I am proud to have been involved in Further and Adult Education for over 40 years. Firstly, as teacher, learner, lecturer, manager, Vice Principal and Principal and now privileged to be chair of governors at Northern College in Barnsley an Ofsted double rated ‘outstanding’ provider of Adult residential education.
In all those years I have been sustained by two things.
Firstly, the power of education to transform individual lives, families and communities. Secondly the commitment, passion and resilience of the workforce in further and adult education. I have yet to meet a teacher who is not dedicated to do the best for the students and to improve their own teaching, learning and assessment skills and knowledge or a member of support staff who did not passionately believe in the value of the work they were doing.
But things have been tough for further and adult education recently. Repeated year on year budget cuts, a lack of understanding of the role and needs of the sector by successive FE and Skills Ministers and the opportunity cost of the Area Based Reviews have all taken their toll.
We also have to recognise that the learning design principles which underpin the current system originated in a bygone industrial era. Dominated by Textiles, Mining, Steel, Shipbuilding and Manufacturing the underlying mindset upon which the current system is predicated is, in my view, no longer fit for purpose in digital world.
So if we wish to continue transforming lives and communities and want to build on our rich heritage of providing learning for working people and those preparing for work, then we have to look at ourselves and consider whether we need to transform the way we do things.
This was a key driving principle behind the support the then FE and Skills Minister Matt Hancock (Now at DCMS and lead on Governments Digital Strategy) gave to kick start the FELTAG movement which has attempted to nudge the sector towards a more digital future.
It is timely therefore that two reports recently launched provide a steer for our future vision and a stimulus to policy makers and FE leaders that we need a “paradigm shift” in the way the sector is funded, organised, regulated, assessed and ultimately judged.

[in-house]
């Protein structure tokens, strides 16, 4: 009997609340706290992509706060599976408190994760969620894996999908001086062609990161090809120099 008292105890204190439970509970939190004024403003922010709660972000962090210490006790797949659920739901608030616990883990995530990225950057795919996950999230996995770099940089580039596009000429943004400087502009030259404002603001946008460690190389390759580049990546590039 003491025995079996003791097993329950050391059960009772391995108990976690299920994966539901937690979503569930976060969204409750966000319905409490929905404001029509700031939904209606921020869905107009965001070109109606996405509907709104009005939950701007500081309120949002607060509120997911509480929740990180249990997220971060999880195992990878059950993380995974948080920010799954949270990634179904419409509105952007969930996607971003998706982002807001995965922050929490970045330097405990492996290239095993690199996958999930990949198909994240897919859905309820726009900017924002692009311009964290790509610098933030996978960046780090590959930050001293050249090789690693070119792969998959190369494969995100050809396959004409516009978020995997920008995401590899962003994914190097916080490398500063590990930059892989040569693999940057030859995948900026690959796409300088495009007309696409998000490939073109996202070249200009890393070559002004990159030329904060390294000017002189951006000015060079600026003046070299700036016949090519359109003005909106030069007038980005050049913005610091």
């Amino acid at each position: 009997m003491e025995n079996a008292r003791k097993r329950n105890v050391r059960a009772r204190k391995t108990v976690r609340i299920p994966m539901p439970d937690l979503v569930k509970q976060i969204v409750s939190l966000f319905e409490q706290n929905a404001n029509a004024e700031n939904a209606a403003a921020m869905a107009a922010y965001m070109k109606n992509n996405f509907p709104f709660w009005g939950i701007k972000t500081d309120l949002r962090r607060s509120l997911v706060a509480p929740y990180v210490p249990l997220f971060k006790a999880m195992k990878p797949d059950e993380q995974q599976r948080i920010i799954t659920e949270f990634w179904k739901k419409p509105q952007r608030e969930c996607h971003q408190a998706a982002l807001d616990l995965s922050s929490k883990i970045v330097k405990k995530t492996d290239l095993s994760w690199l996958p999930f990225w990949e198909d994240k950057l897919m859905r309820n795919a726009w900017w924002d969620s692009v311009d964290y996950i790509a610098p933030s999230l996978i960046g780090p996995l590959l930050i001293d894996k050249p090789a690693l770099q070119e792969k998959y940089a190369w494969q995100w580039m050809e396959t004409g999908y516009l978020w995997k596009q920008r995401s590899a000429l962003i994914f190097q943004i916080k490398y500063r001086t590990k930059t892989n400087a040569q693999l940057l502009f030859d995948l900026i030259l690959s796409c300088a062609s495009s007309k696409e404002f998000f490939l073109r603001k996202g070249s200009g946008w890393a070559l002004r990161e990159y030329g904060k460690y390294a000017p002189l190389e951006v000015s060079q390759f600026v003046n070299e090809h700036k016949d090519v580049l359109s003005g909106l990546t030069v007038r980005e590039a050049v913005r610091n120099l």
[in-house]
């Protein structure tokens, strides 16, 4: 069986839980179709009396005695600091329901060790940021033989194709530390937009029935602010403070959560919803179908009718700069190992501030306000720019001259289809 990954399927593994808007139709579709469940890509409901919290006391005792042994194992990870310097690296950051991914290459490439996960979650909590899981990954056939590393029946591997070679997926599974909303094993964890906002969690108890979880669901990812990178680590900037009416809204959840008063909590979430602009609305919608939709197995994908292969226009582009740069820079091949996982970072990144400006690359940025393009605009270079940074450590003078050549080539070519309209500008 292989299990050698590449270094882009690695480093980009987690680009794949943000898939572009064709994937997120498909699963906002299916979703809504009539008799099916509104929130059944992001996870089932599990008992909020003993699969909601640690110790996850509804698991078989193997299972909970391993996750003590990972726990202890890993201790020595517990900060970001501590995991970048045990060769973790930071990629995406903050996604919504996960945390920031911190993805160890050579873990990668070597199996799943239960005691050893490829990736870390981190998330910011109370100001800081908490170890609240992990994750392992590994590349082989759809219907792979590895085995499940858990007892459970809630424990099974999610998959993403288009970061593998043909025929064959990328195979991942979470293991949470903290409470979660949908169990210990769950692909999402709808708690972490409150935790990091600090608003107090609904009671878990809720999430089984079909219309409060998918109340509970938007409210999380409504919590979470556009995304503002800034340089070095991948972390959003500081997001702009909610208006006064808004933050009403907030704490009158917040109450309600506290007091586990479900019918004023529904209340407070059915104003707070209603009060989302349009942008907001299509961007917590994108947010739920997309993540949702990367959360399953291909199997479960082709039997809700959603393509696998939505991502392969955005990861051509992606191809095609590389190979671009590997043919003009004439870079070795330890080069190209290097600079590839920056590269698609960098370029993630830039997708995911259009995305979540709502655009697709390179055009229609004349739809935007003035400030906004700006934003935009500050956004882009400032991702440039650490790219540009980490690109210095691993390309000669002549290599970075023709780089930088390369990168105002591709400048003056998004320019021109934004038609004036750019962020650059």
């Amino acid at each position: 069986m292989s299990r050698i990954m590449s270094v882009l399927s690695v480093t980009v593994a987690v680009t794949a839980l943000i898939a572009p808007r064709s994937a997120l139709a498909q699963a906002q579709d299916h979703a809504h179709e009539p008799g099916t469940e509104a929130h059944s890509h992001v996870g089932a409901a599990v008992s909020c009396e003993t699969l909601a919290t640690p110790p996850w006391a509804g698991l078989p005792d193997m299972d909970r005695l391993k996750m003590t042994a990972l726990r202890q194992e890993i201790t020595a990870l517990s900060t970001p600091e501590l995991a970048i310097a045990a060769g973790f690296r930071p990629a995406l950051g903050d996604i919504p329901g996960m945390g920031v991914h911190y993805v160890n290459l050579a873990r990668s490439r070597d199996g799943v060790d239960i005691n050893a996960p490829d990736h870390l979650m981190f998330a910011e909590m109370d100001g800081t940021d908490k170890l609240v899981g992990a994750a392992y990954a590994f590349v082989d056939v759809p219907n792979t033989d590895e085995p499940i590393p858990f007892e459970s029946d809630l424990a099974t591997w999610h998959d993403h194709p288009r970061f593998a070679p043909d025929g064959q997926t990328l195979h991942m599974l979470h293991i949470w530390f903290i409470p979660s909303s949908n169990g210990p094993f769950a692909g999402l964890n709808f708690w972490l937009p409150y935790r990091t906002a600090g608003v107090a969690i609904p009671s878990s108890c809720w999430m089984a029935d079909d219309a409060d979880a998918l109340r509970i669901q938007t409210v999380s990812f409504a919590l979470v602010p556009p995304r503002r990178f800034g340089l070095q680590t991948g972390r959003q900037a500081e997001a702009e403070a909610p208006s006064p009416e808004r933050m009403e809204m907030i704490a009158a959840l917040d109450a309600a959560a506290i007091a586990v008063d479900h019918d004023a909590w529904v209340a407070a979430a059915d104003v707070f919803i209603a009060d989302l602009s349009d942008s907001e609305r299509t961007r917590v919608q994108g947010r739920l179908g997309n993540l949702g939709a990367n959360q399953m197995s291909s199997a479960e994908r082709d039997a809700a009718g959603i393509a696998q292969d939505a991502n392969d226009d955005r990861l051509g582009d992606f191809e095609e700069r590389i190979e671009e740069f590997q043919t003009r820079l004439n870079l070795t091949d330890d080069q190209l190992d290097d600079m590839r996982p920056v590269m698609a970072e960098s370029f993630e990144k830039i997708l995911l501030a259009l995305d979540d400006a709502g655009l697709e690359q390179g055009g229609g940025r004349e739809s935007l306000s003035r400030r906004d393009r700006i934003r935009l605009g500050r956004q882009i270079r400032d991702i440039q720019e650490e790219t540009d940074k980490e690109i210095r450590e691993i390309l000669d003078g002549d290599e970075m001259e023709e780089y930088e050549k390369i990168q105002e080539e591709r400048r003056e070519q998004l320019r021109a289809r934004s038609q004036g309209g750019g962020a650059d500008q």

The first is the Open University ‘Innovating Pedagogy 2016‘ report.
Produced every year this excellent publication provides an insight into how learning can be designed, delivered and assessed using technology.
The second is the report from the Skills Commission published today, ‘Going Places-Innovation in Further Education‘.
The commission heard that Innovation is where leaders are ‘prepared to go beyond the obvious; a different and creative approach to solving problems, pushing boundaries to serve communities and businesses’.
I was one of a number of witnesses to give evidence to the commission and it is an effective piece of work in general but especially relevant is Chapter 3 which summarises the challenges and opportunities the sector faces and makes a number of recommendations about a digital direction of travel.
The juxtaposition of the publication of these two reports in the space of a week provides us all with a window of opportunity to reflect on how we design, deliver, assess learning and engage and support learners in an increasingly digital world.
The time for carrying on doing the wrong things in the wrong way with diminished resources as best we can and expecting a different outcome is both demoralising and self defeating.
We need to transform ourselves if we want to transform the lives of our learners and communities. History demonstrates they depend on us.
Bob Harrison is Chair of Governors of Northern College, a Board member of the UfI Trust and was a member of the Ministerial Advisory Groups FELTAG and ETAG. He is currently a member of the DCMS Cyber Skills Advisory Group and a judge for the TES FE Award for Innovative use of Technology for Teaching Learning and Assessment. He is an assessor for Stanford University Masters Programme Learning Design with Technology.
Follow him on Twitter @bobharrisonset